As a refugee from a blighted land, [Gropius] would have been content with a friendly welcome, a place to lay his head, two or three meals a day until he could get on his own feet, a smile every once in a while, and a chance to work, if anybody needed him. And instead….
Well, Gropius was made head of the school of architecture at Harvard, and Breuer joined him there. Moholy-Nagy opened the New Bauhaus, which evolved into the Chicago Institute of Design…. [And] Mies was installed as dean of architecture at the Armour Institute of Chicago … It was embarrassing, perhaps … but it was the kind of thing one could learn to live with …. Within three years the course of American architecture had changed, utterly (Wolfe, 45f.).
So it was that when liturgists such as Fr. Reinhold turned their minds to church architecture, they breathed in, as it were, “the spirit of the age”: the Modernist currents that were blowing like a tornado through all the American schools of architecture. It was embodied, for example, in the volume on Church Building in the Twentieth Century Encyclopedia of Catholicism, edited by Henri Daniel-Rops, in which the author, Joseph Rykwert describes Corbusier, as “perhaps the greatest architect of our times,” and chastises church authorities for not having employed his talents earlier and more often. Given the renowned ugliness of his efforts at the Dominican monastery of La Tourette, it’s a shame they employed them at all. The front cover of that volume on Church Building proudly displayed the modernist church designed by Marcel Breuer at St. John’s Abbey in Collegeville, Minnesota. This modernist approach to Church design dominated the infamous Environment and Art in Church Architecture from 1978, a document that though never ratified by the bishops, was treated by many Catholic dioceses as the Bible of style for all new buildings built after its publication, even though 34 of the 39 photographs illustrating the text are of buildings designed by one person, Frank Kacmarcik, the man who had years earlier served as the liturgical consultant for the aforementioned Benedictine Abbey church at Collegeville designed by Marcel Breuer. Needless to say, all 39 of the photographs contain images of modernist design elements.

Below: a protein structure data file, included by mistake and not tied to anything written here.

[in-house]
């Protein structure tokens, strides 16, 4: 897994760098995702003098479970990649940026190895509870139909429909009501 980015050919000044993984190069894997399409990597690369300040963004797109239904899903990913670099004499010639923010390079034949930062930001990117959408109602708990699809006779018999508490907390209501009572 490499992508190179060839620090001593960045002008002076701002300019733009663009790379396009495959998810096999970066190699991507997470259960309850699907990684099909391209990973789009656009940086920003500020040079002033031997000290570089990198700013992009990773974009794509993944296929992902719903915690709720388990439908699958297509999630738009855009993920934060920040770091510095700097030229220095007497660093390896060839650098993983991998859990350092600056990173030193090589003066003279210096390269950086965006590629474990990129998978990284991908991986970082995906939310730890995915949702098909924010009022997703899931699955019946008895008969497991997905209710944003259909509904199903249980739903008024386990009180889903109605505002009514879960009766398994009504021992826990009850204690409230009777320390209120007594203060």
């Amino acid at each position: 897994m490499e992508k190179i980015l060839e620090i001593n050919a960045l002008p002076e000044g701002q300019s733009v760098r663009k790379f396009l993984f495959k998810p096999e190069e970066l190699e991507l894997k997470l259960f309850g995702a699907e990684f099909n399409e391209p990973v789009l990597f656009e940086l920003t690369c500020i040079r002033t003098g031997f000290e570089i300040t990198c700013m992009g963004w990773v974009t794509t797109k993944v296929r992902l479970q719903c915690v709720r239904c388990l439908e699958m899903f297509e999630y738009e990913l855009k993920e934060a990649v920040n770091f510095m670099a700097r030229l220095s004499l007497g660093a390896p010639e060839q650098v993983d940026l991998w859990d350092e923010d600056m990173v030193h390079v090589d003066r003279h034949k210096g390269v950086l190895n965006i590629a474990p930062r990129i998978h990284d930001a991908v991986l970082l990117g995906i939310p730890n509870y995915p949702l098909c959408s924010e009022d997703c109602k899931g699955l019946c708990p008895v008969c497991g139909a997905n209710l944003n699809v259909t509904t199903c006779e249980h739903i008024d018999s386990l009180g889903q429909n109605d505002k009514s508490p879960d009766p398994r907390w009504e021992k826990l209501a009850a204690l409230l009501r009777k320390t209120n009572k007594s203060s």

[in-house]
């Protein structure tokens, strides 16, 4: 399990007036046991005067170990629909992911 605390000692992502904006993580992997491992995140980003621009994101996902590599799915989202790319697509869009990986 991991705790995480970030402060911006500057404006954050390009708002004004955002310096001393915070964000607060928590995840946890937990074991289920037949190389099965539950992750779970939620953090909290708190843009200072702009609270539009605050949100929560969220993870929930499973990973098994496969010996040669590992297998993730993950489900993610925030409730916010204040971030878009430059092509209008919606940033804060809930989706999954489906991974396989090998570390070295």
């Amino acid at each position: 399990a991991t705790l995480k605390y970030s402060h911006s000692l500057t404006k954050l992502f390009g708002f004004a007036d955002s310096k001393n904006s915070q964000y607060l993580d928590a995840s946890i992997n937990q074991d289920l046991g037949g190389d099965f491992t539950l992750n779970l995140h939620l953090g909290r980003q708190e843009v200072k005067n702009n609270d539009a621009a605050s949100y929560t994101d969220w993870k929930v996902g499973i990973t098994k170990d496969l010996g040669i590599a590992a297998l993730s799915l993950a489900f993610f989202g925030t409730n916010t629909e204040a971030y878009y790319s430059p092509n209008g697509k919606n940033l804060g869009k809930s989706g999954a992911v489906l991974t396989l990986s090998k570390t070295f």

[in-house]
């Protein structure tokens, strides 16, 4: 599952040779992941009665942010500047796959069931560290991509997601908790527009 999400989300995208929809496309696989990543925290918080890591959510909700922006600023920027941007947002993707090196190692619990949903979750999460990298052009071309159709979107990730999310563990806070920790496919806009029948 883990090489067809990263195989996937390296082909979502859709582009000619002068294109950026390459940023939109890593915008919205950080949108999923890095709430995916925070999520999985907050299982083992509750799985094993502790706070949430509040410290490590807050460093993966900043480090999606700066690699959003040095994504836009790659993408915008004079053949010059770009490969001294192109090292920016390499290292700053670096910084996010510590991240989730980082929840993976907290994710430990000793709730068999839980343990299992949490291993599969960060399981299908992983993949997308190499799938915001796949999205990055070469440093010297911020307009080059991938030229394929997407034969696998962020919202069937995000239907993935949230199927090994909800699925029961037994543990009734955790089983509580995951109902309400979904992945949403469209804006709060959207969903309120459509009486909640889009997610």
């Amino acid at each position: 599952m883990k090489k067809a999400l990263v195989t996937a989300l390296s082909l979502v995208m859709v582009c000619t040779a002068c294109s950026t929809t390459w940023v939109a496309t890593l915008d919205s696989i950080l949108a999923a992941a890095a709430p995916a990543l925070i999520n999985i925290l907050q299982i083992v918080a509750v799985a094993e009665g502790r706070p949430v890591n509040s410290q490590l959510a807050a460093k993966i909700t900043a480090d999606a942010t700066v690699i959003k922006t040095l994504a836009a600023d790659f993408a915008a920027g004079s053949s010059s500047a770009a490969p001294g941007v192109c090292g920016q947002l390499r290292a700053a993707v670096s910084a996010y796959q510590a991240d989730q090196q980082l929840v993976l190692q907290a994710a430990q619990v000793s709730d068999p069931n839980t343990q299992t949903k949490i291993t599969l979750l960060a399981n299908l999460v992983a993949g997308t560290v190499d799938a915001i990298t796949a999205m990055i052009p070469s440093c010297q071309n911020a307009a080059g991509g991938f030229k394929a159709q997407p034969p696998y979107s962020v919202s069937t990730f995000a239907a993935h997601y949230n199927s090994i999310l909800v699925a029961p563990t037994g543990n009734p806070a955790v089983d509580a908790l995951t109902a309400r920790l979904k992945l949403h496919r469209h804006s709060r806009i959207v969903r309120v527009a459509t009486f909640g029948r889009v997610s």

What is clear now in retrospect, I would suggest, is that the liturgical reforms of the Second Vatican Council when they hit America’s shores were interpreted through the lens of the categories of architectural modernism that by that time dominated the perspective of the liturgical reformers, who in fact, knew next-to-nothing about the actual history of architecture or in particular of church design. Thus the liturgical reforms, as imperfect as they were, were also used to enforce building standards on all new churches in the Modernist style or not at all.